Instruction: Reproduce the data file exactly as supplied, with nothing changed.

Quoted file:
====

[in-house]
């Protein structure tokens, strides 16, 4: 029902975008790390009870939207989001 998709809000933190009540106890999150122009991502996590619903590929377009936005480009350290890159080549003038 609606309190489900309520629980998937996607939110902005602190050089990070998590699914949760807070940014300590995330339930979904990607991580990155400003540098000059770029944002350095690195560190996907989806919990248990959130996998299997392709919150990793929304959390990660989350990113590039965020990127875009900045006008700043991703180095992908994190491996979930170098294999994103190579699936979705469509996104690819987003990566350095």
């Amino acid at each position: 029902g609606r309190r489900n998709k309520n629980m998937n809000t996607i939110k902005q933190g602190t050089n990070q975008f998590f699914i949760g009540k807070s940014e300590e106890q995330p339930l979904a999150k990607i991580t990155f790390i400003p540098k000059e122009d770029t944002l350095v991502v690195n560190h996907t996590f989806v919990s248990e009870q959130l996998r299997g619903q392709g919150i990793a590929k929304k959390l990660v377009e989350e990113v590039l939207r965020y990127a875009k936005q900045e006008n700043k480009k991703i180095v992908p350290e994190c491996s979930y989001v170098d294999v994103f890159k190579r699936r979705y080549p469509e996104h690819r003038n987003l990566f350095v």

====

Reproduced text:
[in-house]
């Protein structure tokens, strides 16, 4: 029902975008790390009870939207989001 998709809000933190009540106890999150122009991502996590619903590929377009936005480009350290890159080549003038 609606309190489900309520629980998937996607939110902005602190050089990070998590699914949760807070940014300590995330339930979904990607991580990155400003540098000059770029944002350095690195560190996907989806919990248990959130996998299997392709919150990793929304959390990660989350990113590039965020990127875009900045006008700043991703180095992908994190491996979930170098294999994103190579699936979705469509996104690819987003990566350095």
């Amino acid at each position: 029902g609606r309190r489900n998709k309520n629980m998937n809000t996607i939110k902005q933190g602190t050089n990070q975008f998590f699914i949760g009540k807070s940014e300590e106890q995330p339930l979904a999150k990607i991580t990155f790390i400003p540098k000059e122009d770029t944002l350095v991502v690195n560190h996907t996590f989806v919990s248990e009870q959130l996998r299997g619903q392709g919150i990793a590929k929304k959390l990660v377009e989350e990113v590039l939207r965020y990127a875009k936005q900045e006008n700043k480009k991703i180095v992908p350290e994190c491996s979930y989001v170098d294999v994103f890159k190579r699936r979705y080549p469509e996104h690819r003038n987003l990566f350095v």